The Loafers of Refuge by Joseph L. Green: A Thoughtful Look At Interstellar Colonization

I enjoyed The Loafers of Refuge by Joseph L. Green much more than it’s title or cover led me to expect. It’s about Carey Sheldon, the first Earth colonist born on a planet orbiting Antares, who as an adolescent decides to participate in the aborigines’ rite-of-passage ritual. This requires him to survive alone in the wilderness until he learns the “control” practiced by the native “loafers,” which is like literally being at one with nature. After surviving the ritual, Carey becomes an unofficial liaison between the colonists and loafers, and further plot developments follow his activities and those of his loafer friend, Timmy, and his sister Doreen.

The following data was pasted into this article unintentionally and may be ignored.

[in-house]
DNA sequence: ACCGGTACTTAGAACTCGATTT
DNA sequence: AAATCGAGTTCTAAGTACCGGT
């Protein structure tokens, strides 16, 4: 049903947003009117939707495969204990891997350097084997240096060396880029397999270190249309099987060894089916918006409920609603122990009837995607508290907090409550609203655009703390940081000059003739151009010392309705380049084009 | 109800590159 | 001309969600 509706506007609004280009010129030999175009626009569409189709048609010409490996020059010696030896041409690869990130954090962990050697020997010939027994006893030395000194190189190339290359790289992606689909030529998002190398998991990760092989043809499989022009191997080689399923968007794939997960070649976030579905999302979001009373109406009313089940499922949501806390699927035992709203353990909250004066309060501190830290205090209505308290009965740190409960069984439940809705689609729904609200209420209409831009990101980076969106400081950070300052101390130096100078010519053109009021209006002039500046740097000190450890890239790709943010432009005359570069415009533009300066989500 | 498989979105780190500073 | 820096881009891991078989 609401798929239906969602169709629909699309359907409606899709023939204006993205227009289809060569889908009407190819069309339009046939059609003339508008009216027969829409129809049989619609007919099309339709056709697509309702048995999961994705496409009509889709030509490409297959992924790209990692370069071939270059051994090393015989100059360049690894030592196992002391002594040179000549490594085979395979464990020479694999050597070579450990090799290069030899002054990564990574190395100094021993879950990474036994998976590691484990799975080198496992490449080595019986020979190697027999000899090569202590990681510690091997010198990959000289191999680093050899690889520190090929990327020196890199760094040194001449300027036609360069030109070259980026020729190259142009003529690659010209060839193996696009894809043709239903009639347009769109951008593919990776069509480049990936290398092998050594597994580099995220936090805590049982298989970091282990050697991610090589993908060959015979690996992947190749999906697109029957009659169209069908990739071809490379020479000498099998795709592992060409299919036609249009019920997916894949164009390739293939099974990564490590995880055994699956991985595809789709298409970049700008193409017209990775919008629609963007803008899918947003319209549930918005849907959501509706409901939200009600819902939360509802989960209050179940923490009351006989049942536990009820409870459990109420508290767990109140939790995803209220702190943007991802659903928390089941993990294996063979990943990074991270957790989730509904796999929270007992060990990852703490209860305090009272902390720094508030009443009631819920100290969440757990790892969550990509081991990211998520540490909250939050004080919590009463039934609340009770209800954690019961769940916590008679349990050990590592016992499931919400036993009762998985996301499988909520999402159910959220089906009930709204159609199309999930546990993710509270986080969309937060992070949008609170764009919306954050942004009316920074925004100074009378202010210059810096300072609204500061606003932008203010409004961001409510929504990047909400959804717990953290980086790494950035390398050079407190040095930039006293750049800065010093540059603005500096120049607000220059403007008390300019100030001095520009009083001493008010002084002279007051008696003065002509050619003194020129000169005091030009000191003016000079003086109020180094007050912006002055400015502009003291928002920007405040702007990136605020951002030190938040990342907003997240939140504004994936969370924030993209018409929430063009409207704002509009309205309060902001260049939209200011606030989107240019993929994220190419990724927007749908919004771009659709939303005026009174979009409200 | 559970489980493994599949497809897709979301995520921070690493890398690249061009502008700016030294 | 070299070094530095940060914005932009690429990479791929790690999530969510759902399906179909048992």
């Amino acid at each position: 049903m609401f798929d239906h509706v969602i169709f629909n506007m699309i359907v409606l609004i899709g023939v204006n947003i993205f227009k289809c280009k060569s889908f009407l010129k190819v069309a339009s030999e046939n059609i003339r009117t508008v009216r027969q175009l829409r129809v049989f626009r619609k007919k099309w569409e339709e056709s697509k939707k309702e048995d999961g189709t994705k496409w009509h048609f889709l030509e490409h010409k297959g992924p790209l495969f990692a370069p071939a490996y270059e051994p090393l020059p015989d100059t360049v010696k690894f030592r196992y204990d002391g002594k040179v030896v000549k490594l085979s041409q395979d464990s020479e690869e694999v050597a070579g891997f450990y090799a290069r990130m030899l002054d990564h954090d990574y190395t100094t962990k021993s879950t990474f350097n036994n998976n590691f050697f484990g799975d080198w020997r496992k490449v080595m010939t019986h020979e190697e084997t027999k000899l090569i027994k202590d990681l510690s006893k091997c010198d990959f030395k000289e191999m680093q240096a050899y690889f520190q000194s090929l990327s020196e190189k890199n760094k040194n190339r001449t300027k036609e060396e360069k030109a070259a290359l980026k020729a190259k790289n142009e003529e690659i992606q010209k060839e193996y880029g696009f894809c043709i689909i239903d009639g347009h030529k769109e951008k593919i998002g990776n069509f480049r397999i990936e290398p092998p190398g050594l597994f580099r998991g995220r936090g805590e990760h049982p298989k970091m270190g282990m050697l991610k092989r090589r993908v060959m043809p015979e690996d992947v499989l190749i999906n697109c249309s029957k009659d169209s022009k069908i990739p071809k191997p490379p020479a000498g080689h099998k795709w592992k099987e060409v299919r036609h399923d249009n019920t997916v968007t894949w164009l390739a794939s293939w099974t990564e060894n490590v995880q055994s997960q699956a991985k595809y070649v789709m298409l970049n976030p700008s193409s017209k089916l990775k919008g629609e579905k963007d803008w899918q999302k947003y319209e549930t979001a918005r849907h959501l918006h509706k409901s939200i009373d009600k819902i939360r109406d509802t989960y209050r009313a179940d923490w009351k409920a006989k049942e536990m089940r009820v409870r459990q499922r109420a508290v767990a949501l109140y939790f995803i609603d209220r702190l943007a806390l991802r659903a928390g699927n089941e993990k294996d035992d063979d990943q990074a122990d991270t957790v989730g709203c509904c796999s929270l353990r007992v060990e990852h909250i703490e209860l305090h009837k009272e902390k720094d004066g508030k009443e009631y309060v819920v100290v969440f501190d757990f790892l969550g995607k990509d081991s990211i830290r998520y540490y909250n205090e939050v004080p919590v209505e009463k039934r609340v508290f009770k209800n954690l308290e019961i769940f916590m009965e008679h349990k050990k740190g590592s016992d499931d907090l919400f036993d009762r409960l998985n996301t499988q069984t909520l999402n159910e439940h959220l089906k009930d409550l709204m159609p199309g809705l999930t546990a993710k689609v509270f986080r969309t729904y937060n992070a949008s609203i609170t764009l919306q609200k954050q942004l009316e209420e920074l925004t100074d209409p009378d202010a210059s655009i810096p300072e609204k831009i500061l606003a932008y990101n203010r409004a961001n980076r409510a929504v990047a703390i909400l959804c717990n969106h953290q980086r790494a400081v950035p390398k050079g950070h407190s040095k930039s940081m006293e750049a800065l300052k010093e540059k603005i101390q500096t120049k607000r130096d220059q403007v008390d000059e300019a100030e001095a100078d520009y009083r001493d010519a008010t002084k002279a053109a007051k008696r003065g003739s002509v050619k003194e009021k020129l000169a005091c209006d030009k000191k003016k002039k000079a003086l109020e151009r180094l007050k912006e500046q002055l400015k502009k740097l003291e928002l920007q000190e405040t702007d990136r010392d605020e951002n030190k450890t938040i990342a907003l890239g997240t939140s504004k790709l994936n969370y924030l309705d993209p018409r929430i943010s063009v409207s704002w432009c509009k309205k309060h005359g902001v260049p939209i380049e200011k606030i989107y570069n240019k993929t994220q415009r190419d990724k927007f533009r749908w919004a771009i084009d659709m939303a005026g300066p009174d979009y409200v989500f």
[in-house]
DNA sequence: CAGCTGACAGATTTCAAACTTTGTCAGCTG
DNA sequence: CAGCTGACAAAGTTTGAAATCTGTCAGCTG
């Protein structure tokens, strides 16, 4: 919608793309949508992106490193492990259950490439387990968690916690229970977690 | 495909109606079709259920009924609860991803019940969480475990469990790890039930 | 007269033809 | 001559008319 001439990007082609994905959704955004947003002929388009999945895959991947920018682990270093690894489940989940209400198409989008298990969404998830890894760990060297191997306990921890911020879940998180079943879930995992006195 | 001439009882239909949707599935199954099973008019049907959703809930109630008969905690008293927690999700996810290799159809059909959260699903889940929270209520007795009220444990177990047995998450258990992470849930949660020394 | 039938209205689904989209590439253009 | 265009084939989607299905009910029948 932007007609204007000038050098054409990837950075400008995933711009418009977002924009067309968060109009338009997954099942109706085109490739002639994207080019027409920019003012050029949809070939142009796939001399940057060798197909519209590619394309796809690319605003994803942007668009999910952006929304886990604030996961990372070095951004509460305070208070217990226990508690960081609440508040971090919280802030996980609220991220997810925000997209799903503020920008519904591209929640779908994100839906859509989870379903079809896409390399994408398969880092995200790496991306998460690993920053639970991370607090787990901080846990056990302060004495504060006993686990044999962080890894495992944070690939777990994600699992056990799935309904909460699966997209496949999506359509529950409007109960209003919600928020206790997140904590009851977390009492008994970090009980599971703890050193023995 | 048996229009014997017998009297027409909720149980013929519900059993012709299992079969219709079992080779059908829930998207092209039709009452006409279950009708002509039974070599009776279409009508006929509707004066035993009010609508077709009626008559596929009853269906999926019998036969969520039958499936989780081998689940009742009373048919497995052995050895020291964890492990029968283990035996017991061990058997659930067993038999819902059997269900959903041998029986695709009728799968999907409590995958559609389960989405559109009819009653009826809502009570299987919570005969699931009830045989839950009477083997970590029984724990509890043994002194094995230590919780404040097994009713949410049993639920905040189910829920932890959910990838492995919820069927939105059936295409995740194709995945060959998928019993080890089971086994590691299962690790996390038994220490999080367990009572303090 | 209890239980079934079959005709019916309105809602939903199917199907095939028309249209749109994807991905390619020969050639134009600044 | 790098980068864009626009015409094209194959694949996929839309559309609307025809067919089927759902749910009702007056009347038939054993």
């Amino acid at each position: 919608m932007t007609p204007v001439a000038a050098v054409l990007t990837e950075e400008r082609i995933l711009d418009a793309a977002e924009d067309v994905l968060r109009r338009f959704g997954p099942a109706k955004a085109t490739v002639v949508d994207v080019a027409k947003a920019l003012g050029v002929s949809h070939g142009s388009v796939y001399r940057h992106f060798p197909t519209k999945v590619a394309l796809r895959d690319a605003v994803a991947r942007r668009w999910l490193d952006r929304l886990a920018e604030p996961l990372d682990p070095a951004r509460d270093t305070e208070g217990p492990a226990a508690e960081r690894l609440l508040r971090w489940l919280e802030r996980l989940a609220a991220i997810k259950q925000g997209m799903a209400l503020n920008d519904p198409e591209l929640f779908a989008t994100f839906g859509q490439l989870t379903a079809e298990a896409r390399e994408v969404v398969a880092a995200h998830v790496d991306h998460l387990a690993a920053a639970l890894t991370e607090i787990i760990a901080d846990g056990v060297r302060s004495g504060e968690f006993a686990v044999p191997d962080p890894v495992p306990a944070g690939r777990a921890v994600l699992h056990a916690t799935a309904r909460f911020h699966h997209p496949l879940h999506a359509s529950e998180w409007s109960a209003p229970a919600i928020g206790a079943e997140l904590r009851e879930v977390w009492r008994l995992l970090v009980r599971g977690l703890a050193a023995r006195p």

The colonists use a matter transmitter (stargate / transporter) to trade with Earth, but it’s unsafe for people or animals, who have to travel in starships that take years. While these characters and others interact and develop relationships, the matter transmitter, the effects of the colonists on the local culture, Doreen’s deeper study of the loafers’ communication with certain fauna, and her decision to take the rite-of-passage herself, are all tied together. The author explores ecological, agricultural, and sociological differences without bogging down the fluid story. This novel is everything good science fiction should be, with likable characters that are developed believably along with the easily followed but thought-provoking plot.


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